Oily Skin

Oily skin is classified as having a shiny or greasy feel and look, primarily on thicker skin. Thin skin types, too, may also have oily skin, because of enlarged pores. Oily skin is attributed to the sebaceous glands, where oil is produced to lubricate and hydrate the skin. Sometimes, though, those glands can become overactive and produce too much oil. This causes the skin to have a shiny, but dull complexion.

Overproduction by the sebaceous glands can arise from many conditions, such as puberty, the hormonal change in teenagers and hormonal changes in women. Other factors that come in to play for overactive sebaceous glands are diet, climate, such as hot and humid weather, dehydration, medication, stress and genetics. Even improper skin care products and skin regimens can strip the skin and create even more oil production.

 People with oily skin types can have thicker skin with large pores. In some cases, a condition called sebaceous hyperplasia takes place, producing small white bumps that form in the pores of more mature skin types. The most common area of the face affected by excess oil is the T-Zone -- the forehead, nose and chin area. These areas are also more prone to acne and clogged pores, or blackheads, because of the overproduction of sebum, or oil. Two benefits of oily skin, however, are it keeps the skin plump and tends to slow the aging process, primarily preventing wrinkles from forming at an earlier age.

Treatment for oily skin varies, especially because a majority of oily skin types tend to suffer acne through the pore-clogging buildup of sebum and bacteria. One important rule to know when treating oily skin is to use the appropriate cleanser. High amounts of AHAs, or alpha hydroxy acids, and overaggressive exfoliants can be used on oily skin types, as these ingredients break down the buildup of skin. It’s also important to never wash your face in hot water. Hot water strips the skin of its natural oils and causes the skin to become dehydrated, putting the sebaceous glands into overdrive. This creates more oil in the pores to compensate for loss of oil production.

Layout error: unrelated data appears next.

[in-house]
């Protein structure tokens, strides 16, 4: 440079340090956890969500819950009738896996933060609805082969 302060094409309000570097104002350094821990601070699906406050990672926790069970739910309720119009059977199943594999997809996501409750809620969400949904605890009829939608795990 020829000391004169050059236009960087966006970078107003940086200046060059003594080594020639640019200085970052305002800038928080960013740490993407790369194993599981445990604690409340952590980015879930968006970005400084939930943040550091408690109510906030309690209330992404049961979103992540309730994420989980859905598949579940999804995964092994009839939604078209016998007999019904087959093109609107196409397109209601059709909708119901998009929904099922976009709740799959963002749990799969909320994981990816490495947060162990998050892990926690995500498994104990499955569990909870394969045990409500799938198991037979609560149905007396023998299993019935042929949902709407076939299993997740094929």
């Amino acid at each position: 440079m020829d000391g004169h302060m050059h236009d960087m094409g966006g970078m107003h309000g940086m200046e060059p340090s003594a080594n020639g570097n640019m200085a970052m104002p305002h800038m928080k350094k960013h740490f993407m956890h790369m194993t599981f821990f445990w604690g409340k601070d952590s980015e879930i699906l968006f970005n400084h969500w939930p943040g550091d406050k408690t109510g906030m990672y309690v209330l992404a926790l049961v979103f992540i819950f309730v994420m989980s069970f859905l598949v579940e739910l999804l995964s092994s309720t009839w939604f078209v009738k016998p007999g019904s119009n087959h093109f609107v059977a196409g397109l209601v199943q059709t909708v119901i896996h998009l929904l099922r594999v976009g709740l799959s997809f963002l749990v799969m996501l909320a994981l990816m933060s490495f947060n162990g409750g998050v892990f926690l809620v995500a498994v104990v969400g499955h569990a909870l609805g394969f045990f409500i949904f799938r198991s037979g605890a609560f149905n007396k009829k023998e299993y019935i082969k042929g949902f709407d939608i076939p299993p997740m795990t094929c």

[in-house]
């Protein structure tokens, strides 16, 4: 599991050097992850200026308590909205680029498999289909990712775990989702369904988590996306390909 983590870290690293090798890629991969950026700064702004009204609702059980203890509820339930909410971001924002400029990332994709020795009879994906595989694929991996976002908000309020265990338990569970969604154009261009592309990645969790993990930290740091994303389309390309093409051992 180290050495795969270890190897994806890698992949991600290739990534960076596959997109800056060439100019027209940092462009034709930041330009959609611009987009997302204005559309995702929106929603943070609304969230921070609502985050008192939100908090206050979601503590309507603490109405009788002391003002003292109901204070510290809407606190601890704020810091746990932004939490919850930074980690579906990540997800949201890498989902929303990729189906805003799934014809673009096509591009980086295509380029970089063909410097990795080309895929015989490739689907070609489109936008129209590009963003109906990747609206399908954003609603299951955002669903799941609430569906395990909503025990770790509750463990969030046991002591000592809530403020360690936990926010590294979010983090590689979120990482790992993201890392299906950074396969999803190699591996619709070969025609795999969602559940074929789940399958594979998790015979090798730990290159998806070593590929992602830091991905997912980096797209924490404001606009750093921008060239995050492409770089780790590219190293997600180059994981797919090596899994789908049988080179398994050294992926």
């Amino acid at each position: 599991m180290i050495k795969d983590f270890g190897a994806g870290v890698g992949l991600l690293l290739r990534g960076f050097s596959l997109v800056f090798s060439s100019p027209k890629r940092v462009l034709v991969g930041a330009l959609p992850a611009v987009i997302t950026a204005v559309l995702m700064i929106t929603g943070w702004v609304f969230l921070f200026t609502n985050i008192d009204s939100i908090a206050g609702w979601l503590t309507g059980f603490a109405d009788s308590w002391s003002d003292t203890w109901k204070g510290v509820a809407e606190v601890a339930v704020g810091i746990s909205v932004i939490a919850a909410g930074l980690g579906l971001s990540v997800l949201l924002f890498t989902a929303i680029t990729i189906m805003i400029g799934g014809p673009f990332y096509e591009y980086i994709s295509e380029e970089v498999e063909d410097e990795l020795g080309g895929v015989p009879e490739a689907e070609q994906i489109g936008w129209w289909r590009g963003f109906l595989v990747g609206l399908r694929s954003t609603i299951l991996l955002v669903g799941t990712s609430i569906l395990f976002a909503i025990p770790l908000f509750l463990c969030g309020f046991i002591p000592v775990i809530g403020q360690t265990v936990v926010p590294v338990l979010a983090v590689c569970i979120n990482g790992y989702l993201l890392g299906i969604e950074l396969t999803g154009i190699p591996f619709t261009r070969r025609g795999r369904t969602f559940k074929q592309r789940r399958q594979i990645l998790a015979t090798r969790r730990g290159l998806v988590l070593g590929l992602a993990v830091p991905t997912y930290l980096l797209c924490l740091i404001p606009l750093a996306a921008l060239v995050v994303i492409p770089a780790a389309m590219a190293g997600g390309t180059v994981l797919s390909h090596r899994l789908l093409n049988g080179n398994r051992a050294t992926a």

A good pH-balanced foaming gel or foaming cream cleanser, with neither containing harsh sulfates, is highly recommended for oily skin. Both should be rinsed with lukewarm water. Lightweight serums with antioxidants and nutrients are also suggested for oily skin, as this approach helps balance hydration levels to keep the skin from producing too much sebum. These serums also infuse the skin with healthy ingredients to combat bacteria and acne.

Oil-loving ingredients in professional-grade skin care creams are specifically formulated to balance and normalize oil production. Proper hydration, diet and exercise will also aid in the normal function of the oil glands. Regular facials with an esthetician and a daily regimen specifically for oily skin types also provide exceptional care that yields the benefits of a radiant complexion, without the shine or an oil slick.

Choose a category below for FAQs on specific hyperpigmentation conditions and ingredient/product recommendations.

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Client consultation: how to improve oily skin

Recently a client contacted us at Skin Trends about how to remedy her oily skin problems. She was concerned with the fact that she was using too many products to control her skin condition. She also wanted a simple daily skincare regimen that utilized products that had a light weight texture, so she could get her skin's oil production under control. With oily skin, the best way to improve your condition is to start by balancing your skin. We achieve this by thoroughly cleaning your face, morning and night, with a balancing cleanser. Preferably a gel cleanser, because oily skin types...

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